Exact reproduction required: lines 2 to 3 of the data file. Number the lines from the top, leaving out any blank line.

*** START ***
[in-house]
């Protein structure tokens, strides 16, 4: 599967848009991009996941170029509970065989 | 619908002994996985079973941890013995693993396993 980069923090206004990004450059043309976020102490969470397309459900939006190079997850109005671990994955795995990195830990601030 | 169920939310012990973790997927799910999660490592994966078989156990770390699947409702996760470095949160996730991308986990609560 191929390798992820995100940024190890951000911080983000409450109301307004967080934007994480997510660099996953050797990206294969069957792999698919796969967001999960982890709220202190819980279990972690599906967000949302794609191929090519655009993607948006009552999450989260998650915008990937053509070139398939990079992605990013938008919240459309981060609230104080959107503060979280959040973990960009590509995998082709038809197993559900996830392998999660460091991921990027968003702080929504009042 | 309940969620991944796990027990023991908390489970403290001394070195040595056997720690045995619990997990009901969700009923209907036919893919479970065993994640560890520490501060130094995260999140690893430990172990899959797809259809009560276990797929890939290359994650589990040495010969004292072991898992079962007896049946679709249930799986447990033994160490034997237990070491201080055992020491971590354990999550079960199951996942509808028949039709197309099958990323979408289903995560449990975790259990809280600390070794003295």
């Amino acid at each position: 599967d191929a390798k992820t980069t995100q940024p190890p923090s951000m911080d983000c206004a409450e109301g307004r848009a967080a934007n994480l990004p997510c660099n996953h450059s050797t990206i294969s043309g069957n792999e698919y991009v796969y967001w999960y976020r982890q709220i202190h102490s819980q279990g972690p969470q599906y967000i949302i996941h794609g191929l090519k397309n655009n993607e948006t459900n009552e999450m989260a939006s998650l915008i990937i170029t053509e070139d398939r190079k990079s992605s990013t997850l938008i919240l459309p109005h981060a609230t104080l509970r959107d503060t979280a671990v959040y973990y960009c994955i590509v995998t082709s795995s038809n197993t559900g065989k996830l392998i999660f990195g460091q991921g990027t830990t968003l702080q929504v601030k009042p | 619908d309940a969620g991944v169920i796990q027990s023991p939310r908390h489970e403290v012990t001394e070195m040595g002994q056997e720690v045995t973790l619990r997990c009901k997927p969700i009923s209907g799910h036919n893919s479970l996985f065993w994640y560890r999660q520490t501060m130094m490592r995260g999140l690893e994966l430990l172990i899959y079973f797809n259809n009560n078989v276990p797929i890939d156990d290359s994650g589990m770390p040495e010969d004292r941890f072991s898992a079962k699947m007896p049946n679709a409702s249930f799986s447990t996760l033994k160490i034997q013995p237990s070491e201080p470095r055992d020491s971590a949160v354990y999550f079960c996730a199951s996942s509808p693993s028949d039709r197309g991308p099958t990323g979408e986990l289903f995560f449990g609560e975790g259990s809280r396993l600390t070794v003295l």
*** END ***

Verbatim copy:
């Protein structure tokens, strides 16, 4: 599967848009991009996941170029509970065989 | 619908002994996985079973941890013995693993396993 980069923090206004990004450059043309976020102490969470397309459900939006190079997850109005671990994955795995990195830990601030 | 169920939310012990973790997927799910999660490592994966078989156990770390699947409702996760470095949160996730991308986990609560 191929390798992820995100940024190890951000911080983000409450109301307004967080934007994480997510660099996953050797990206294969069957792999698919796969967001999960982890709220202190819980279990972690599906967000949302794609191929090519655009993607948006009552999450989260998650915008990937053509070139398939990079992605990013938008919240459309981060609230104080959107503060979280959040973990960009590509995998082709038809197993559900996830392998999660460091991921990027968003702080929504009042 | 309940969620991944796990027990023991908390489970403290001394070195040595056997720690045995619990997990009901969700009923209907036919893919479970065993994640560890520490501060130094995260999140690893430990172990899959797809259809009560276990797929890939290359994650589990040495010969004292072991898992079962007896049946679709249930799986447990033994160490034997237990070491201080055992020491971590354990999550079960199951996942509808028949039709197309099958990323979408289903995560449990975790259990809280600390070794003295």
């Amino acid at each position: 599967d191929a390798k992820t980069t995100q940024p190890p923090s951000m911080d983000c206004a409450e109301g307004r848009a967080a934007n994480l990004p997510c660099n996953h450059s050797t990206i294969s043309g069957n792999e698919y991009v796969y967001w999960y976020r982890q709220i202190h102490s819980q279990g972690p969470q599906y967000i949302i996941h794609g191929l090519k397309n655009n993607e948006t459900n009552e999450m989260a939006s998650l915008i990937i170029t053509e070139d398939r190079k990079s992605s990013t997850l938008i919240l459309p109005h981060a609230t104080l509970r959107d503060t979280a671990v959040y973990y960009c994955i590509v995998t082709s795995s038809n197993t559900g065989k996830l392998i999660f990195g460091q991921g990027t830990t968003l702080q929504v601030k009042p | 619908d309940a969620g991944v169920i796990q027990s023991p939310r908390h489970e403290v012990t001394e070195m040595g002994q056997e720690v045995t973790l619990r997990c009901k997927p969700i009923s209907g799910h036919n893919s479970l996985f065993w994640y560890r999660q520490t501060m130094m490592r995260g999140l690893e994966l430990l172990i899959y079973f797809n259809n009560n078989v276990p797929i890939d156990d290359s994650g589990m770390p040495e010969d004292r941890f072991s898992a079962k699947m007896p049946n679709a409702s249930f799986s447990t996760l033994k160490i034997q013995p237990s070491e201080p470095r055992d020491s971590a949160v354990y999550f079960c996730a199951s996942s509808p693993s028949d039709r197309g991308p099958t990323g979408e986990l289903f995560f449990g609560e975790g259990s809280r396993l600390t070794v003295l």